Hypermiling is the art of getting top fuel mileage from your car by practicing efficient driver behavior. The Post piqued my interest in this subject and I found the official hypermiling site after a brief Google search. I read an article about it, and laughed much over it. On a recent trip home from Ohio, I convinced my buddies riding with me to let me try it and disprove the article. I have a 2007 Honda Accord V6, which comes with an EPA rating of 23/29, city/hwy mileage, respectively.

On the 300 mile drive out to Ohio, before I read the abovementioned article, I averaged 30.2 mpg, which was really pretty good, considering I’d run the AC the whole trip and drove 70 – 80 mph all the way. On the way home we topped off the tank before leaving with 87 grade gas, and reset the trip odometer. This time we still had the AC running, and drove 75 – 80 most of the time. However, I was very careful to use the brakes as little as possible by anticipating the curves, hills, and intersections ahead of time. Doing this religiously can bring out the worst in other drivers, so I tried to ‘be nice’ by driving fairly normal speeds when others were close behind me. Also, it is important to start off slow and avoid any bursts of acceleration. Hypermiler extremists shut off their engines when coasting down hills and waiting at long red lights. It didn’t work the best to shift my automatic transmission into neutral and coast down the hills on the PA Turnpike, because when shifting back into gear at 55 mph, the transmission made unpleasant clunking sounds. Rather than tear out a transmission, I opted to only put the car into neutral only when I would be going slow, less than 30 mph, when I put it back into Drive. This worked quite well, and there were a few long hills where I was confident enough to turn off the engine and coast for a long way. I found out that I needed to turn the ignition back on after shutting off the engine to activate the odometer. Some of these actions provoked raucous laughter from my traveling companions, and I began to wonder if I was falling for a huge joke.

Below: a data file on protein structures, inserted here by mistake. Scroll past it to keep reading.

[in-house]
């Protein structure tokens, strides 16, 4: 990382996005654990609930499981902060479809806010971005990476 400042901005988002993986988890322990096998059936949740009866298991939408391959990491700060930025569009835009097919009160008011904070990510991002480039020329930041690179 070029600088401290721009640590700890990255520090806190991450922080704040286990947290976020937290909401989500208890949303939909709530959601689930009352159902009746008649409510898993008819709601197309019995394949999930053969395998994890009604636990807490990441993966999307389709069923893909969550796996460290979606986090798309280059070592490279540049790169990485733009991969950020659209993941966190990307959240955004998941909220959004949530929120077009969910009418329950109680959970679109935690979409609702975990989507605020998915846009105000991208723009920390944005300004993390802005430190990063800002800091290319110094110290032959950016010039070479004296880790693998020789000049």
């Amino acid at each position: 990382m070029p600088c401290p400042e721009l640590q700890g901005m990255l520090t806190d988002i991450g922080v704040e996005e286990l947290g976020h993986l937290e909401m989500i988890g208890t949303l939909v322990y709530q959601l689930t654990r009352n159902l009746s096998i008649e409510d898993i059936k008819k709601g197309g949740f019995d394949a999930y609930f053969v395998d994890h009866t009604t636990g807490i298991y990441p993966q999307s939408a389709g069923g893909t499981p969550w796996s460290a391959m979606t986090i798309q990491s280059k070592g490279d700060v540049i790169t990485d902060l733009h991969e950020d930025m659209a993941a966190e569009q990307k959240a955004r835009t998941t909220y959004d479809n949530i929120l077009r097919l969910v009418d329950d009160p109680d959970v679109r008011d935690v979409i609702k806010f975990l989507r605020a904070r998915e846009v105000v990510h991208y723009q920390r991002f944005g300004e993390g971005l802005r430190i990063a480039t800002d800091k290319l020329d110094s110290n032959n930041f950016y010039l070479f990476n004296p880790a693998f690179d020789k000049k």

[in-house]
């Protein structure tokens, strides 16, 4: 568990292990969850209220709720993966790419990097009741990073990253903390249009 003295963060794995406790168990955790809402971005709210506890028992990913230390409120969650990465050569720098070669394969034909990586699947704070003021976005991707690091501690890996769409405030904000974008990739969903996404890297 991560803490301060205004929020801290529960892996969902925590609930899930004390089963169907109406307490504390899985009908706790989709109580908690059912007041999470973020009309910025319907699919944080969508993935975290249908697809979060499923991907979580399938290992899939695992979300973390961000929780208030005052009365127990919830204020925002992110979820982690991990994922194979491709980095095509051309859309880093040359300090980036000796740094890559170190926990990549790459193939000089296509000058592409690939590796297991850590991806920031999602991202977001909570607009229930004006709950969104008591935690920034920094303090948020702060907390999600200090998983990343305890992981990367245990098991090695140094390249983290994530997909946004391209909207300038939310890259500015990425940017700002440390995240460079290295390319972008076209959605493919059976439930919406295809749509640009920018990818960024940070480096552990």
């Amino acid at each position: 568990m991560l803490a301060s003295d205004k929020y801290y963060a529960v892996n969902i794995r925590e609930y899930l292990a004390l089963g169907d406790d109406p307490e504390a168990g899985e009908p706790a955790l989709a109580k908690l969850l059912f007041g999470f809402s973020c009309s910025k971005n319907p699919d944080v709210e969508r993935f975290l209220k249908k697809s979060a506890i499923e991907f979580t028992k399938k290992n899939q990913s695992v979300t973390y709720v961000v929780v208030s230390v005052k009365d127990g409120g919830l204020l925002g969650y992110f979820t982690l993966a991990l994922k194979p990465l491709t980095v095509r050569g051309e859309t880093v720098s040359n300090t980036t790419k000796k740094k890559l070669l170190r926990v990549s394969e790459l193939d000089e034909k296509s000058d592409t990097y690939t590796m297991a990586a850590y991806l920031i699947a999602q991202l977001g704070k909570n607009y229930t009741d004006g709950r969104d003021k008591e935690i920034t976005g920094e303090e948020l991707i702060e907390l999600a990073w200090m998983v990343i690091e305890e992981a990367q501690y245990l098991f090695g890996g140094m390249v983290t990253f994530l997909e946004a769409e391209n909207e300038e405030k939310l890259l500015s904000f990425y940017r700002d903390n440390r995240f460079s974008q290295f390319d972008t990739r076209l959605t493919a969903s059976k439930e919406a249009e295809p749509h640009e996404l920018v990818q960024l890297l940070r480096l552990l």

The trial drive was not without stop and go traffic. At one point on the PA Turnpike, we hit a congested area and crept along at 15 mph for several miles before being able to exit and try to find a way through the mountains. After getting around the slow area, the drive was fairly uneventful. We coasted into a gas station a mile from home -with the engine shut off, of course- and filled up the tank. We had 308 miles on the tank, and used only 8.2 gallons, making a mpg of 37.6. I was shocked. So were my buddies. I think they’ve converted to hypermiling now. To get 10 more mpg than normal is quite remarkable, and all this is really pretty easy to do. We used the air conditioner, and drove 70 – 80 on the freeways. There were no modifications whatsoever to the car. With extreme sacrificing, I can see how it might be possible to get 20 or more mpg than normal. How extreme one goes is a personal decision or obsession.